Big banks are prepared to challenge the Federal Reserve, as the central banking authority develops a new instant payments method to compete with the private system. Banks argue that the Fed project delays their common goal of delivering real-time payments to everyone, a system that could revolutionize financial markets with instant transactions and trades.
Under the current system, transactions are settled en masse three times per day, and payments are only distributed during business hours. For Americans living paycheck to paycheck, these systemic inefficiencies can be costly. A new system would allow people to transfer money instantly; real-time payment networks already exist in countries like Mexico and South Africa, enhancing their financial service sectors.
Over the past three years, big banks have investment more than $1 billion in launching a system under the Clearing House Payments Co. They argue that a Fed alternative would cut into their new system’s profits and customer base, undermining years of development and marketing work.
“In 2015, the Federal Reserve called on the private sector to build a real-time payments system,” said Greg Baer, president and CEO of the Bank Policy Institute. “Now the Federal Reserve may pull a bait and switch and build its own system – certainly delaying, and perhaps completely undermining, the goal of a ubiquitous system where any U.S. consumer or business can pay any other.”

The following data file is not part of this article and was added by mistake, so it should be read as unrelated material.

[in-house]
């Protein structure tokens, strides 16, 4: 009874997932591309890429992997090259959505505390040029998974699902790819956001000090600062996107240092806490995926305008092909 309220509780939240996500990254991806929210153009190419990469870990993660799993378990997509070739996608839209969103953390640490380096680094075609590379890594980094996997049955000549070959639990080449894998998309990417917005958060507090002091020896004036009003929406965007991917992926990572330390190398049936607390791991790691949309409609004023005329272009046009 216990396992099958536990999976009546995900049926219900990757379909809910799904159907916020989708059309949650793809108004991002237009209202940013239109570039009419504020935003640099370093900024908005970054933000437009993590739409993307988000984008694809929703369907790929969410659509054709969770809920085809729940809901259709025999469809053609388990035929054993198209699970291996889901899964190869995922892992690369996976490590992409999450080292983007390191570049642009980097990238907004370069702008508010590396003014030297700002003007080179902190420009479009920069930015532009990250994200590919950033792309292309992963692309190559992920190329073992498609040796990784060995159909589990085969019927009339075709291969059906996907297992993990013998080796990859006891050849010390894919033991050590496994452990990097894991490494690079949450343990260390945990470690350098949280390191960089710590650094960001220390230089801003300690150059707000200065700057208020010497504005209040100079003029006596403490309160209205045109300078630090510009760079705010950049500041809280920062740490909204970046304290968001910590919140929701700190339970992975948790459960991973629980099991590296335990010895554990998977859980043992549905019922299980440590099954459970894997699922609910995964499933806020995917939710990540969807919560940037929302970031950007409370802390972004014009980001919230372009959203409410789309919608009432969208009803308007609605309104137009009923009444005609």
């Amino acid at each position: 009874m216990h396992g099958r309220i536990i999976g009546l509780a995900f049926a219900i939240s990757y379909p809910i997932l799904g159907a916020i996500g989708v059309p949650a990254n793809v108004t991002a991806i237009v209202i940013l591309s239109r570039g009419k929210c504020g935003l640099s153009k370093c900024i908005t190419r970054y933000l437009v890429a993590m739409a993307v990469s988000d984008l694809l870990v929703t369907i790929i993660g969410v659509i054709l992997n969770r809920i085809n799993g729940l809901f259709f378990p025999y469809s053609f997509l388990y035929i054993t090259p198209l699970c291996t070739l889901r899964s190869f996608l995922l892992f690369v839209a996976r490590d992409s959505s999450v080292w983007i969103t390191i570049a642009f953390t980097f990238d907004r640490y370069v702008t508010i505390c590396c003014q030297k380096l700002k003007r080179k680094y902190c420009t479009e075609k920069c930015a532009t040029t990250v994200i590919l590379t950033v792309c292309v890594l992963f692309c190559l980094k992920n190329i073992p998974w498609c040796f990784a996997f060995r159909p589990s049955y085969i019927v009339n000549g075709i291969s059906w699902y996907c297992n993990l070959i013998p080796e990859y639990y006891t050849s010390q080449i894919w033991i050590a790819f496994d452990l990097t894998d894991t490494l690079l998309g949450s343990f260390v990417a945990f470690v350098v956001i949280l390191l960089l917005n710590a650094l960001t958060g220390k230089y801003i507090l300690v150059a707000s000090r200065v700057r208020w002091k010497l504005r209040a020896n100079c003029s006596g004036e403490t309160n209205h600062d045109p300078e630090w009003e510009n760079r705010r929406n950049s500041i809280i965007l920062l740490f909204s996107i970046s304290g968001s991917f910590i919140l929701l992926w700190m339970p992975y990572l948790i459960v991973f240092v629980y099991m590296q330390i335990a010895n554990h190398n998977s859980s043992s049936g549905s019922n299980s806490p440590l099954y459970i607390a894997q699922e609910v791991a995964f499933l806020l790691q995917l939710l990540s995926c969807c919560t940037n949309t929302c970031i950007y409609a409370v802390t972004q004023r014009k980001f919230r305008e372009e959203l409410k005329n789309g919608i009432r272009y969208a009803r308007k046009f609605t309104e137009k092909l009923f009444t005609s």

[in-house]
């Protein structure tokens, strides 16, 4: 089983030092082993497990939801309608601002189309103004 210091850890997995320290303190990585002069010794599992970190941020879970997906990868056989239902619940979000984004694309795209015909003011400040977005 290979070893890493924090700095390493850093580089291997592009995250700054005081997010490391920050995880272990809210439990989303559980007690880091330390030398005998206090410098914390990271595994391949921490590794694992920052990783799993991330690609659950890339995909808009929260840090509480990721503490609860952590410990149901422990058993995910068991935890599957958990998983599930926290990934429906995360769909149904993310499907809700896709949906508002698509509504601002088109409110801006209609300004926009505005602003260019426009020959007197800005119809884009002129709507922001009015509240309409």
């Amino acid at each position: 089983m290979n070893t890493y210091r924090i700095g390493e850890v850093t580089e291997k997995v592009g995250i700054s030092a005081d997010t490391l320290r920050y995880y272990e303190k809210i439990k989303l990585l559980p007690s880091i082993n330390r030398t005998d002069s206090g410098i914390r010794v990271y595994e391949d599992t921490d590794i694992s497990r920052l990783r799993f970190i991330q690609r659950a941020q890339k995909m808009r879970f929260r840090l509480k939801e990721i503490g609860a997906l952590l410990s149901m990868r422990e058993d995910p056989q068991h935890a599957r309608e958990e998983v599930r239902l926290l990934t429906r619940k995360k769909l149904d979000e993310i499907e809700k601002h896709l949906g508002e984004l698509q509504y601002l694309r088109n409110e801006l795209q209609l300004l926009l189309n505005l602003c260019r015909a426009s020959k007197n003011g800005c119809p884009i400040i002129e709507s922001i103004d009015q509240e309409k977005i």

Smaller institutions have pushed for the Fed to establish a real-time payment system. The Clearing House and the Fed are the two operators of the existing system, settling and distributing payments in scheduled batches. Community banks argue that the Fed has a history of providing services for all financial institutions – upward of 11,000 banks and credit unions – while the Clearing House has exhibited some inefficient and exclusionary practices.
“It’s not the best time and not the best service to conduct this experiment,” said Cary Whaley, vice president of payments and technology policy for the Independent Community Bankers of America. “Community banks are a little wary when they’re receiving services from competitors.”
Big and small banks are lobbying lawmakers on their competing cases, as the issue gains traction on Capitol Hill. If the Fed moves ahead with a new instant payment system, it could see backlash – and even suits – from a collective of banking behemoths.
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